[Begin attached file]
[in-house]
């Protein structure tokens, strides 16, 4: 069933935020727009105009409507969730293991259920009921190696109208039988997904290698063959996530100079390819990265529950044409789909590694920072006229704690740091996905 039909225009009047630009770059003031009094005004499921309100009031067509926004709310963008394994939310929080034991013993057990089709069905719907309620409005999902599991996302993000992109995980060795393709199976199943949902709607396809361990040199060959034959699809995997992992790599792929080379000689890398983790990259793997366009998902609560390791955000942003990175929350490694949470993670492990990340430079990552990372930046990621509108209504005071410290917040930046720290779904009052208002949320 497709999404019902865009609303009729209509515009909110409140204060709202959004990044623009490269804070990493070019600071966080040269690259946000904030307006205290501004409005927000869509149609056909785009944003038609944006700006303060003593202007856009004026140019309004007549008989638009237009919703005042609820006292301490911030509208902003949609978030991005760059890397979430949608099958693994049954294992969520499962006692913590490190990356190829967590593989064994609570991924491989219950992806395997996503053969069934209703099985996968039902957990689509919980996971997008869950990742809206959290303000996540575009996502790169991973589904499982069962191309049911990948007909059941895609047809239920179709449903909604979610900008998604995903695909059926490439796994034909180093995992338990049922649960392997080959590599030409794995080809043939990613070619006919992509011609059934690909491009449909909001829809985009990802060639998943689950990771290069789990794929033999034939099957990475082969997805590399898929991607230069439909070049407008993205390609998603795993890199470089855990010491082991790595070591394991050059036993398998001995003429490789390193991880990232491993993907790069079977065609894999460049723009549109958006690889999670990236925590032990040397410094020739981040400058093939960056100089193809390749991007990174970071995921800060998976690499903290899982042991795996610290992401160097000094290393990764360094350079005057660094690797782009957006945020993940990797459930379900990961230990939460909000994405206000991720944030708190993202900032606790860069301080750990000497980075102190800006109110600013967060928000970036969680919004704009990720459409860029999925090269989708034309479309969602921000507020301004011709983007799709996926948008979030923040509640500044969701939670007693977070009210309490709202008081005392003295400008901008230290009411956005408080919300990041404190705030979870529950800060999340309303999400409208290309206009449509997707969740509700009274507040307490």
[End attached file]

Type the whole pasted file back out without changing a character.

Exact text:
[in-house]
């Protein structure tokens, strides 16, 4: 069933935020727009105009409507969730293991259920009921190696109208039988997904290698063959996530100079390819990265529950044409789909590694920072006229704690740091996905 039909225009009047630009770059003031009094005004499921309100009031067509926004709310963008394994939310929080034991013993057990089709069905719907309620409005999902599991996302993000992109995980060795393709199976199943949902709607396809361990040199060959034959699809995997992992790599792929080379000689890398983790990259793997366009998902609560390791955000942003990175929350490694949470993670492990990340430079990552990372930046990621509108209504005071410290917040930046720290779904009052208002949320 497709999404019902865009609303009729209509515009909110409140204060709202959004990044623009490269804070990493070019600071966080040269690259946000904030307006205290501004409005927000869509149609056909785009944003038609944006700006303060003593202007856009004026140019309004007549008989638009237009919703005042609820006292301490911030509208902003949609978030991005760059890397979430949608099958693994049954294992969520499962006692913590490190990356190829967590593989064994609570991924491989219950992806395997996503053969069934209703099985996968039902957990689509919980996971997008869950990742809206959290303000996540575009996502790169991973589904499982069962191309049911990948007909059941895609047809239920179709449903909604979610900008998604995903695909059926490439796994034909180093995992338990049922649960392997080959590599030409794995080809043939990613070619006919992509011609059934690909491009449909909001829809985009990802060639998943689950990771290069789990794929033999034939099957990475082969997805590399898929991607230069439909070049407008993205390609998603795993890199470089855990010491082991790595070591394991050059036993398998001995003429490789390193991880990232491993993907790069079977065609894999460049723009549109958006690889999670990236925590032990040397410094020739981040400058093939960056100089193809390749991007990174970071995921800060998976690499903290899982042991795996610290992401160097000094290393990764360094350079005057660094690797782009957006945020993940990797459930379900990961230990939460909000994405206000991720944030708190993202900032606790860069301080750990000497980075102190800006109110600013967060928000970036969680919004704009990720459409860029999925090269989708034309479309969602921000507020301004011709983007799709996926948008979030923040509640500044969701939670007693977070009210309490709202008081005392003295400008901008230290009411956005408080919300990041404190705030979870529950800060999340309303999400409208290309206009449509997707969740509700009274507040307490």